the Protected Intersection Design Guide [ 12.1 MB ] technical guidance document under delegated authority. The purpose of this document is to provide guidance on the design of protected intersections within the City of Ottawa. We feel that this is an important resource because it explains what is possible at our intersections to enhance pedestrian/cyclist safety. We […]
NACTO is an association of 86 major North American cities and transit agencies formed to exchange transportation ideas, insights, and practices and cooperatively approach national transportation issues.
The Pedestrian Safety Guide and Countermeasure Selection System is intended to provide practitioners with the latest information available for improving the safety and moblity for those who walk.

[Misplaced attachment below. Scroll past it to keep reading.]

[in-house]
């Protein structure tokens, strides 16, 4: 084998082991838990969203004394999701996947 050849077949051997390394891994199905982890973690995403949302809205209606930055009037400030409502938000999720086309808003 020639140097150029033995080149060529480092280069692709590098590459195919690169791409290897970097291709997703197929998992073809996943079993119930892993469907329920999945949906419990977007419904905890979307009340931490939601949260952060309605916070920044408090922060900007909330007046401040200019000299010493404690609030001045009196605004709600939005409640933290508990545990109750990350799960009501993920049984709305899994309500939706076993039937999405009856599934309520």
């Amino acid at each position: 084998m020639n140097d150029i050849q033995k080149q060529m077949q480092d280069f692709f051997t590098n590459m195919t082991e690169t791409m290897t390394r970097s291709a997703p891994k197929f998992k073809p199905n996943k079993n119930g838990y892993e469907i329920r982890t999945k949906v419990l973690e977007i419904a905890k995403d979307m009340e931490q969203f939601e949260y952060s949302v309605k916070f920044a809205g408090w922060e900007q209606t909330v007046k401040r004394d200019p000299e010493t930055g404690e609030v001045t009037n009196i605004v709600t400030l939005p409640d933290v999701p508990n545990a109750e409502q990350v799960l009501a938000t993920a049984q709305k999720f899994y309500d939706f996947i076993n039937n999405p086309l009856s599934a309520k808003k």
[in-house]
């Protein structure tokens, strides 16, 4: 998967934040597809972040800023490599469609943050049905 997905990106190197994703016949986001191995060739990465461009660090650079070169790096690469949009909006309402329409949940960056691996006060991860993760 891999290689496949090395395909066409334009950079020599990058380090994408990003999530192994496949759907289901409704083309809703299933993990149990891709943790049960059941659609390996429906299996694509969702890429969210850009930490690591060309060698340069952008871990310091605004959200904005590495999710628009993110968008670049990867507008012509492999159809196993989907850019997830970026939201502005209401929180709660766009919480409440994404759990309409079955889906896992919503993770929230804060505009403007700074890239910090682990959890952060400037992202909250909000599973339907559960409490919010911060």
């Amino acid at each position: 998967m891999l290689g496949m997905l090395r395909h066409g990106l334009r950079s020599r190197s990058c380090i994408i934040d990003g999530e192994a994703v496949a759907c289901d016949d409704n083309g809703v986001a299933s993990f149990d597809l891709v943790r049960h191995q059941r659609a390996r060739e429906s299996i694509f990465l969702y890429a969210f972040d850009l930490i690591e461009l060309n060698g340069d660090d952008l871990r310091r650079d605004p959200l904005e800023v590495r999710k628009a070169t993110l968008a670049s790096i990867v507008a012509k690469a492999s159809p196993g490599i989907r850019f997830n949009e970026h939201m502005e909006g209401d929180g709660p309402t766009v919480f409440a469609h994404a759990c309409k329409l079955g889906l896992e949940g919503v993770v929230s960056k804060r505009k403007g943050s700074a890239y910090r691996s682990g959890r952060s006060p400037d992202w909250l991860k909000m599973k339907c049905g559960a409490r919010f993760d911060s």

Sustainable Safety is the Dutch approach for achieving road safety. The goal of sustainable safety is to prevent crashes before they occur through design.
Hamilton's Transportation Environment
This resource describes the process for used by Hamilton’s Public Works department for traffic calming, including assessment and implementation of best practices based on road typologies, driver behaviours, and traffic volumes. This is relevant to student active transportation, as unsafe traffic conditions are often considered a limitation to walking/wheeling to school.
Complete Streets are defined as roadways that are planned and designed to balance the needs of all road users. The goal of Complete Streets is to allow people to get around safely no matter their age, ability or how they choose to move. The Complete Streets concept is closely tied to the Safe Systems and […]